From the October 2005 issue

Music to the spheres

When it comes to a cosmic "Top 40," humanity is farther along than you might think.
By | Published: October 25, 2005 | Last updated on May 18, 2023
When Huygens set down on Titan’s frigid surface last January, it carried a special cargo. “The European Space Agency wanted to add artistic content to the mission, to leave some trace of humanity in the unknown,” says French musician Julien Civange. He and his partner Louis Haéri composed and recorded four original songs — titled “Lalala,” “Bald James Dean,” “Hot Time,” and “No Love” — and all 12 minutes of audio rode to Titan’s surface on a CD-ROM attached to Huygens.
“It is just like a stowaway,” Civange says. “It enables everybody to identify with such a voyage.”

Britain’s Beagle 2 spacecraft was to have announced its December 25, 2004, arrival on Mars with a musical flourish. Colin Pillinger, Beagle 2’s lead investigator, reasoned that the signal sent by the probe to indicate its successful landing could be anything — why not a piece of music? British rock band Blur composed the craft’s radio call sign, but Beagle 2 crashed, and the group never heard their tune beamed back from the Red Planet.

The twin Voyager spacecraft, both headed to the stars, are taking music along, too. The probes gave us the first close-up views of Jupiter, Saturn, Neptune, and Uranus in the 1970s and 1980s, and they’re now headed out of the solar system. Each carries a golden record containing 115 images of Earth, spoken greetings in 55 languages, a variety of natural sounds, and a 90-minute selection of music the word eclectic doesn’t begin to describe.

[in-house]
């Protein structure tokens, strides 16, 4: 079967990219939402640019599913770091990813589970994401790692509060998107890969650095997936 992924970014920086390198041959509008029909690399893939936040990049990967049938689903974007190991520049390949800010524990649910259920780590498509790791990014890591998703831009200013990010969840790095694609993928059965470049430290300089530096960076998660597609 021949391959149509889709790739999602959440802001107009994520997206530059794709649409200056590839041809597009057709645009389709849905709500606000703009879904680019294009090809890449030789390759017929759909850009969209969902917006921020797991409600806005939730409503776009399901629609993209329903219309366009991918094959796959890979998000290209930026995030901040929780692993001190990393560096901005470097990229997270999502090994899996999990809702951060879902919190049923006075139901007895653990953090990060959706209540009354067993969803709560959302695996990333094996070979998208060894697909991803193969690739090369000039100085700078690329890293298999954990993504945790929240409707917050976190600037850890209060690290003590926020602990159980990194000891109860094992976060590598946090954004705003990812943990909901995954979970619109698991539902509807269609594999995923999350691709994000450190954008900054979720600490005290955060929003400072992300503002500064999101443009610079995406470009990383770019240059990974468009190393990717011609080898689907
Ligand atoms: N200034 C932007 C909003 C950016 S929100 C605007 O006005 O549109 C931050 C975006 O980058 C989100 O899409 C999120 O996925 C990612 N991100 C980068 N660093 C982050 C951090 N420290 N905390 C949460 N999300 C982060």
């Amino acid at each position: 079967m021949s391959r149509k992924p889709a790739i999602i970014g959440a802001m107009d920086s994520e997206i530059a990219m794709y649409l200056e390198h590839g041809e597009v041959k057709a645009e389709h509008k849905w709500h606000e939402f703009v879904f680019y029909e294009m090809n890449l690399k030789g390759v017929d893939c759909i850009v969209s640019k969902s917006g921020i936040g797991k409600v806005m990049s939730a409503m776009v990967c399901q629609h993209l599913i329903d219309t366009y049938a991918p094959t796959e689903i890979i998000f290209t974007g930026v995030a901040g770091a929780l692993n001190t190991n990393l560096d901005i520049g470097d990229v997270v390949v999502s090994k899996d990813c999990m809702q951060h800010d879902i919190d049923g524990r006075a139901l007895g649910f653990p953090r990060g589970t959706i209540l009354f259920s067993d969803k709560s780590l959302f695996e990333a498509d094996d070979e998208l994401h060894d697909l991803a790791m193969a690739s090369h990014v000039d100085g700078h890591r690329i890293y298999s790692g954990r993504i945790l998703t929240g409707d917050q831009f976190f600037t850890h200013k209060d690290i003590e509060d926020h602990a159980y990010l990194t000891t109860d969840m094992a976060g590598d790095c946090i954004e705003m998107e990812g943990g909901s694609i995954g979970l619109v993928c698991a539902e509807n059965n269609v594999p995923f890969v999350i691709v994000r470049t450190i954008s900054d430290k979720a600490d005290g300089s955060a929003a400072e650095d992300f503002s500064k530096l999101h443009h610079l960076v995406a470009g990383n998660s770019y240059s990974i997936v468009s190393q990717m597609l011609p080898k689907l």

It includes the usual suspects — Bach, Beethoven, and Mozart — as well as Australian aboriginal songs, jazz from Louis Armstrong and Blind Willie Johnson, Stravinsky’s “Rite of Spring,” Chuck Berry’s “Johnny B. Goode,” panpipe tunes from the Solomon Islands and Peru, and more.

Symbols on the disk’s protective cover explain where the Voyagers came from and how to play the recordings. “The spacecraft will be encountered and the record played only if there are advanced space-faring civilizations in interstellar space,” observed Carl Sagan, a member of Voyager’s science team. “But the launching of this bottle into the cosmic ocean says something very hopeful about life on this planet.”

Yet humanity’s spread has already far outpaced the Voyagers. Frequency-modulated (FM) radio waves pass through Earth’s ionosphere and straight into space. As noted in Sagan’s 1985 novel Contact and the 1997 movie based on it, our planet has been sending radio and television signals into space for much of the last century. This expanding sphere already encompasses some of the sky’s brightest stars — Vega, Capella, and Arcturus. But even more importantly, it includes 51 Pegasi, 55 Cancri, and Mu Arae — all stars known to harbor planets.

This bubble of radio noise is Earth’s stream of consciousness, a running composition constructed from the stories, images, and songs we share with one another. Individual signals intertwine, merging into a unified radio whisper that calls across the galaxy.

We are the music of the spheres.

Sounds of Titan
Huygens recorded audio data as it descended through Titan’s atmosphere January 14, 2005, with its Huygens Atmospheric Structure Instrument (HASI), which included an acoustic sensor. In the recording Huygens_descent_sound.mp3, ESA scientists have combined several sound samples taken at different times during the descent into a realistic reproduction of what a traveller on Huygens would have heard during one minute of the craft’s journey.